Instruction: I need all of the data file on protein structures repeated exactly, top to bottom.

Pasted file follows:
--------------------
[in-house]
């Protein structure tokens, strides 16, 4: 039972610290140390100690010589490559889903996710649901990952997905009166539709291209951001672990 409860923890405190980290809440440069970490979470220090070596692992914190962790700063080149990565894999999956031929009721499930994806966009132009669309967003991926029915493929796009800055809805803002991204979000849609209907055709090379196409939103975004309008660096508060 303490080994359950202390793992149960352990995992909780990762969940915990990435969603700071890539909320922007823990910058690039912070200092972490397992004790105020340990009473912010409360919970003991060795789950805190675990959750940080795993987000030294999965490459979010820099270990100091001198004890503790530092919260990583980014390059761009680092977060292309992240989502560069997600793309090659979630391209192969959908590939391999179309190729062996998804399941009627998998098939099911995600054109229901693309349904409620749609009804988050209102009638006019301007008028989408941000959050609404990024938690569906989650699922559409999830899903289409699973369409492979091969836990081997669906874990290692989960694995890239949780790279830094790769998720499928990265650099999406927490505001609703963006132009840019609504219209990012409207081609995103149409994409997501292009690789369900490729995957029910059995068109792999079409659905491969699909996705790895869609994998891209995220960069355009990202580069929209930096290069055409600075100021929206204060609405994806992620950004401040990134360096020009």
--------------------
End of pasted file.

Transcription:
[in-house]
């Protein structure tokens, strides 16, 4: 039972610290140390100690010589490559889903996710649901990952997905009166539709291209951001672990 409860923890405190980290809440440069970490979470220090070596692992914190962790700063080149990565894999999956031929009721499930994806966009132009669309967003991926029915493929796009800055809805803002991204979000849609209907055709090379196409939103975004309008660096508060 303490080994359950202390793992149960352990995992909780990762969940915990990435969603700071890539909320922007823990910058690039912070200092972490397992004790105020340990009473912010409360919970003991060795789950805190675990959750940080795993987000030294999965490459979010820099270990100091001198004890503790530092919260990583980014390059761009680092977060292309992240989502560069997600793309090659979630391209192969959908590939391999179309190729062996998804399941009627998998098939099911995600054109229901693309349904409620749609009804988050209102009638006019301007008028989408941000959050609404990024938690569906989650699922559409999830899903289409699973369409492979091969836990081997669906874990290692989960694995890239949780790279830094790769998720499928990265650099999406927490505001609703963006132009840019609504219209990012409207081609995103149409994409997501292009690789369900490729995957029910059995068109792999079409659905491969699909996705790895869609994998891209995220960069355009990202580069929209930096290069055409600075100021929206204060609405994806992620950004401040990134360096020009």